Generative AI, Mission Critical Systems, and the Tightrope of Trust

Edited image generated by MidJourney

The public release of ChatGPT3 and DALL-E 2 radically changed our expectations for the near future of AI technologies. Given the demonstrated capability of large generative models (LGMs), the ways in which they immediately captured public imagination, and the level of publicized planned capital investment, we can anticipate rapid integration of these models into current architectures and future products.

At the time of their release, the generative model behind ChatGPT3 was already years out of date, and we already see the rapid publication of experimental results demonstrating extensions and augmentations of these models which push those capabilities even further. 

If we were to focus only on the present, blog posts about these models would risk being out of date as soon as they were published. To put it simply: things are moving fast. 

As we consider these models, our analysis is deliberately forward-facing, specifically focused on these models’ future development and potential for integration into critical systems. We are focused in particular on how these generative approaches, their capability design, interact with safety-critical notions of trust. Trust is a cornerstone for critical systems and an area of particular interest and expertise for us at Galois. In the context of these newly released generative models, how trust is measured and the role of trust in the evaluation of system performance requires our attention, and we would argue, re-definition.

A conversation grappling with trust in automation wouldn’t be so crucial or time-sensitive if these models were less capable. LGMs rapidly generate plausible content with minimal prompting that is both syntactically and stylistically compelling, and already have demonstrable utility and traction in the public sphere. There is, however, a recognized tension between generative capacity and accuracy of output—a tension that has been highlighted in discussions about the models and in research efforts designed to enhance their performance. While these models’ capabilities are impressive, neither the architecture nor the behavior of LGMs warrants a broad assignment of trust. Plausibile content is not guaranteed to be truthful, and the utility of applied technologies does not infer trustworthiness.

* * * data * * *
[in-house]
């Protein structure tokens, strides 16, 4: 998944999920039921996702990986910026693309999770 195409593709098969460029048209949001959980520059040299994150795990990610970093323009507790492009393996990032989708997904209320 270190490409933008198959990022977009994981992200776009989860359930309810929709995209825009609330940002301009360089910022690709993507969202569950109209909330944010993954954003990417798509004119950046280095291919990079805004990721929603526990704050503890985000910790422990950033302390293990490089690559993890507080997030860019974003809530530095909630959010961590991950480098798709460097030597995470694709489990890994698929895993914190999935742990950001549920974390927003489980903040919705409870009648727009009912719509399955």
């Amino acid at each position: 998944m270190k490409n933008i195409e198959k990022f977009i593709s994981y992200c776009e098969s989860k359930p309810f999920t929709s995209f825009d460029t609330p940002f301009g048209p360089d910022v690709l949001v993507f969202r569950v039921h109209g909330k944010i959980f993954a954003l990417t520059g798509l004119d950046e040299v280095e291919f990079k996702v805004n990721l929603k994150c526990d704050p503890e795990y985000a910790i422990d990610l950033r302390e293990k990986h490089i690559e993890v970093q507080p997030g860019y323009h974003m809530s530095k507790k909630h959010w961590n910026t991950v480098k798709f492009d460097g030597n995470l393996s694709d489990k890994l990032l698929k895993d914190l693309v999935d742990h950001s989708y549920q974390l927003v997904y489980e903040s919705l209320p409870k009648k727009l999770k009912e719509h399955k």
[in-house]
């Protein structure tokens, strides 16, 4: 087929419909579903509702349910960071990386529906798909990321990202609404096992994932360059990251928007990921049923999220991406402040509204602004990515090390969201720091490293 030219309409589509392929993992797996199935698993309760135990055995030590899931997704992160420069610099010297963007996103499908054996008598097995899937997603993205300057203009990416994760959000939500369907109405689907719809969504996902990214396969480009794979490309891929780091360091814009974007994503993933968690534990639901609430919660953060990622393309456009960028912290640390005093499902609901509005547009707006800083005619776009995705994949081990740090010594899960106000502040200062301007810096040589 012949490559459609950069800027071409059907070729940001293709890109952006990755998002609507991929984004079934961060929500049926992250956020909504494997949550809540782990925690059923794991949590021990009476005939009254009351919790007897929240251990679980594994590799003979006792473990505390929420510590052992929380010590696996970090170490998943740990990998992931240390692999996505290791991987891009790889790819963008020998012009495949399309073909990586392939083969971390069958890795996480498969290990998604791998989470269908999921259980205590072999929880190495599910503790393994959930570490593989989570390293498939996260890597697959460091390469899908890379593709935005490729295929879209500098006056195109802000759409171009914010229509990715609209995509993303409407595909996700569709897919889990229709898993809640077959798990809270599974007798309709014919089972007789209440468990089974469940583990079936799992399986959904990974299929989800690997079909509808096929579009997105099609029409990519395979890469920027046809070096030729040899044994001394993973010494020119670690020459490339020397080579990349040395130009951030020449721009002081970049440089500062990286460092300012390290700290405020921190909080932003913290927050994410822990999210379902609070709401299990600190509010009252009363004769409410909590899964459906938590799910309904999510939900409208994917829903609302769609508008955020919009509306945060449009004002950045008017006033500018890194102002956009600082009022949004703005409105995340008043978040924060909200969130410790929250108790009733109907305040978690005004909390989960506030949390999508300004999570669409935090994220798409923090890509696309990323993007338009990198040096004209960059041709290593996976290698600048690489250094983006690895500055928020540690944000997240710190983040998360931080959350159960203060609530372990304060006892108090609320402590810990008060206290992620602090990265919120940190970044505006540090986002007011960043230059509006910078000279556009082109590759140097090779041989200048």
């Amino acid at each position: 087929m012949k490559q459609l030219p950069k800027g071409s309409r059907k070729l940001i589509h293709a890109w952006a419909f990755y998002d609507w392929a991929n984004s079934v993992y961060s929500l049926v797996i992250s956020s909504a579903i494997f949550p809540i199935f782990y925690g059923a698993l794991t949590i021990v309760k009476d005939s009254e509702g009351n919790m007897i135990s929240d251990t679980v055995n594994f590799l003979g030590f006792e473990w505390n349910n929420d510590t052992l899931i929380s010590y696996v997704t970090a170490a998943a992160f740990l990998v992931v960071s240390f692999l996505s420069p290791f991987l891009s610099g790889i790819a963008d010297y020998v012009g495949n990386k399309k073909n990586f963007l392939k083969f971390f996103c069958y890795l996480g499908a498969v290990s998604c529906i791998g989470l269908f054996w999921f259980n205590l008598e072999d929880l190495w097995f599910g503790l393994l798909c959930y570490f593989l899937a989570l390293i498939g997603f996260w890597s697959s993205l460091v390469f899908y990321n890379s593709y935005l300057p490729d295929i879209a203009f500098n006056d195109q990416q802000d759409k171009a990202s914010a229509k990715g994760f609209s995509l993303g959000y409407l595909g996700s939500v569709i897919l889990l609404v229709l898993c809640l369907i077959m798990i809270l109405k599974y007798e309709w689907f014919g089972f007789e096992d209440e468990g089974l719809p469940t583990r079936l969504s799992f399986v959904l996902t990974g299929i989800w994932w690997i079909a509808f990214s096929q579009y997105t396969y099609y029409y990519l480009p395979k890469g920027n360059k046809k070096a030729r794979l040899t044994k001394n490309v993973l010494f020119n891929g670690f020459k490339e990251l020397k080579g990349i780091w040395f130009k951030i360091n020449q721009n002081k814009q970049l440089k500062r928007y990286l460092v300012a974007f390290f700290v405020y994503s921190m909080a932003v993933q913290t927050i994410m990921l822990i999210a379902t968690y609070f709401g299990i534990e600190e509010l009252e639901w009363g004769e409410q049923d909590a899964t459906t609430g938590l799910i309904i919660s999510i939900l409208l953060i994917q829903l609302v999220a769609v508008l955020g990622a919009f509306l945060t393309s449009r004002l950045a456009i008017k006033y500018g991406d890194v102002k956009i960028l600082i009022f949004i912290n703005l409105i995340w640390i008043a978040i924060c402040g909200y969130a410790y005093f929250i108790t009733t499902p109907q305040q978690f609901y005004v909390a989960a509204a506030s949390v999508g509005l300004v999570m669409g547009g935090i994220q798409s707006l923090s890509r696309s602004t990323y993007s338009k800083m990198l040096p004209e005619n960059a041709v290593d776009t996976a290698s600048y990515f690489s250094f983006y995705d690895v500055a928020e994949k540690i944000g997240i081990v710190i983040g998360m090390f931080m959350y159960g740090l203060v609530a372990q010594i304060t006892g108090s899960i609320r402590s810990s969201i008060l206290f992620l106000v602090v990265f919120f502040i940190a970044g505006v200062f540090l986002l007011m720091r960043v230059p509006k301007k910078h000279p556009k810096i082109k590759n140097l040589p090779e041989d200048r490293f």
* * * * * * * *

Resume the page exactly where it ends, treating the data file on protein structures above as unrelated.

In a forthcoming series of blog posts, we aim to tackle this issue of trust in generative systems. We will be taking a peek “under the hood” of LGMs to explore both the ways this technology might merit caution, and how future applications could be transformative. Most of all, we will highlight and grapple with the various ways in which evaluating trust in LGMs is vital as both a context-dependent and a deeply technical endeavor. How should we conceptualize trust, and how might we effectively evaluate these technologies prior to their introduction into safety-critical systems and workflows? In what contexts and to what ends are these generative technologies trustworthy? If they are useful, but not trustworthy, how do we mitigate their inherent risk? In these posts, we aim to define and examine the tightrope which must be walked for these generative models to usefully integrate into safety-critical systems.